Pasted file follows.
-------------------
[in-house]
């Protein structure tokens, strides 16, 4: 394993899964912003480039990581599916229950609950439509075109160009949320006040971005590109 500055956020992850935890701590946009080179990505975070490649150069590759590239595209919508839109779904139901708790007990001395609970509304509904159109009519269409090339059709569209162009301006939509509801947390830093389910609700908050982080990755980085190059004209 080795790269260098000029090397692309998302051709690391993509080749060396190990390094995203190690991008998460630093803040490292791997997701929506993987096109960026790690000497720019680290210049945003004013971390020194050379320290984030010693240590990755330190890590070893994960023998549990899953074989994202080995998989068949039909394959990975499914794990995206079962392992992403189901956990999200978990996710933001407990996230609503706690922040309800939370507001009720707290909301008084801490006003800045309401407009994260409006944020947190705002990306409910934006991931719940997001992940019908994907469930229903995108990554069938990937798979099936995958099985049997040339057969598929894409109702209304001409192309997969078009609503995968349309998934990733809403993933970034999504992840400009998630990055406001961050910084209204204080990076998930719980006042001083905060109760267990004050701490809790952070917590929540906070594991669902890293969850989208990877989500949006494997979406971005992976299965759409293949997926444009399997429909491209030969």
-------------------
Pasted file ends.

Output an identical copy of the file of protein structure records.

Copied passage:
[in-house]
């Protein structure tokens, strides 16, 4: 394993899964912003480039990581599916229950609950439509075109160009949320006040971005590109 500055956020992850935890701590946009080179990505975070490649150069590759590239595209919508839109779904139901708790007990001395609970509304509904159109009519269409090339059709569209162009301006939509509801947390830093389910609700908050982080990755980085190059004209 080795790269260098000029090397692309998302051709690391993509080749060396190990390094995203190690991008998460630093803040490292791997997701929506993987096109960026790690000497720019680290210049945003004013971390020194050379320290984030010693240590990755330190890590070893994960023998549990899953074989994202080995998989068949039909394959990975499914794990995206079962392992992403189901956990999200978990996710933001407990996230609503706690922040309800939370507001009720707290909301008084801490006003800045309401407009994260409006944020947190705002990306409910934006991931719940997001992940019908994907469930229903995108990554069938990937798979099936995958099985049997040339057969598929894409109702209304001409192309997969078009609503995968349309998934990733809403993933970034999504992840400009998630990055406001961050910084209204204080990076998930719980006042001083905060109760267990004050701490809790952070917590929540906070594991669902890293969850989208990877989500949006494997979406971005992976299965759409293949997926444009399997429909491209030969």